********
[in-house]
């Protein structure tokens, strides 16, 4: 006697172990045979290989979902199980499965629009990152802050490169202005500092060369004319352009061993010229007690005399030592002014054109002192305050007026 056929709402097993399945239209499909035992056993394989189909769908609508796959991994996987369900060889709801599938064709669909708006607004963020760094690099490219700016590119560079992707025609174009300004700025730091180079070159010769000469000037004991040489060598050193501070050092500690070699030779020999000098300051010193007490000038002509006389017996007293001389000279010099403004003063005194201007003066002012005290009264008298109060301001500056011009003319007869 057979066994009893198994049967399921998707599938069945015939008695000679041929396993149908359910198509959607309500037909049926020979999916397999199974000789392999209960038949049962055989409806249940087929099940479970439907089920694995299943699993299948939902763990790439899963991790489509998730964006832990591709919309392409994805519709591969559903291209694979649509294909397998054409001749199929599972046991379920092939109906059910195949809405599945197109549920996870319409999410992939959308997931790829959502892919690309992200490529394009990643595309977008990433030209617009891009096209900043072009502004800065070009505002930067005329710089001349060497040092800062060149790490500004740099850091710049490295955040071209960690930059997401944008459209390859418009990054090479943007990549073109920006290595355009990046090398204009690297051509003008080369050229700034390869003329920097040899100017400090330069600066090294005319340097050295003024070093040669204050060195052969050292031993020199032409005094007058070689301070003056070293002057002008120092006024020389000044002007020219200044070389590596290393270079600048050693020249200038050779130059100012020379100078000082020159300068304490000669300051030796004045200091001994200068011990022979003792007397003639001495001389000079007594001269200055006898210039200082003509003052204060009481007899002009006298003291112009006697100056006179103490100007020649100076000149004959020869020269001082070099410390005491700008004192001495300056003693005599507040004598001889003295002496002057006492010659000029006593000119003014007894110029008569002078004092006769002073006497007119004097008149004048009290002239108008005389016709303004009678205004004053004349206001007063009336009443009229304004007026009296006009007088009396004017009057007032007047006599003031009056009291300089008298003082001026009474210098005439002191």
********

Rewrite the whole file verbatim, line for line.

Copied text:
[in-house]
């Protein structure tokens, strides 16, 4: 006697172990045979290989979902199980499965629009990152802050490169202005500092060369004319352009061993010229007690005399030592002014054109002192305050007026 056929709402097993399945239209499909035992056993394989189909769908609508796959991994996987369900060889709801599938064709669909708006607004963020760094690099490219700016590119560079992707025609174009300004700025730091180079070159010769000469000037004991040489060598050193501070050092500690070699030779020999000098300051010193007490000038002509006389017996007293001389000279010099403004003063005194201007003066002012005290009264008298109060301001500056011009003319007869 057979066994009893198994049967399921998707599938069945015939008695000679041929396993149908359910198509959607309500037909049926020979999916397999199974000789392999209960038949049962055989409806249940087929099940479970439907089920694995299943699993299948939902763990790439899963991790489509998730964006832990591709919309392409994805519709591969559903291209694979649509294909397998054409001749199929599972046991379920092939109906059910195949809405599945197109549920996870319409999410992939959308997931790829959502892919690309992200490529394009990643595309977008990433030209617009891009096209900043072009502004800065070009505002930067005329710089001349060497040092800062060149790490500004740099850091710049490295955040071209960690930059997401944008459209390859418009990054090479943007990549073109920006290595355009990046090398204009690297051509003008080369050229700034390869003329920097040899100017400090330069600066090294005319340097050295003024070093040669204050060195052969050292031993020199032409005094007058070689301070003056070293002057002008120092006024020389000044002007020219200044070389590596290393270079600048050693020249200038050779130059100012020379100078000082020159300068304490000669300051030796004045200091001994200068011990022979003792007397003639001495001389000079007594001269200055006898210039200082003509003052204060009481007899002009006298003291112009006697100056006179103490100007020649100076000149004959020869020269001082070099410390005491700008004192001495300056003693005599507040004598001889003295002496002057006492010659000029006593000119003014007894110029008569002078004092006769002073006497007119004097008149004048009290002239108008005389016709303004009678205004004053004349206001007063009336009443009229304004007026009296006009007088009396004017009057007032007047006599003031009056009291300089008298003082001026009474210098005439002191």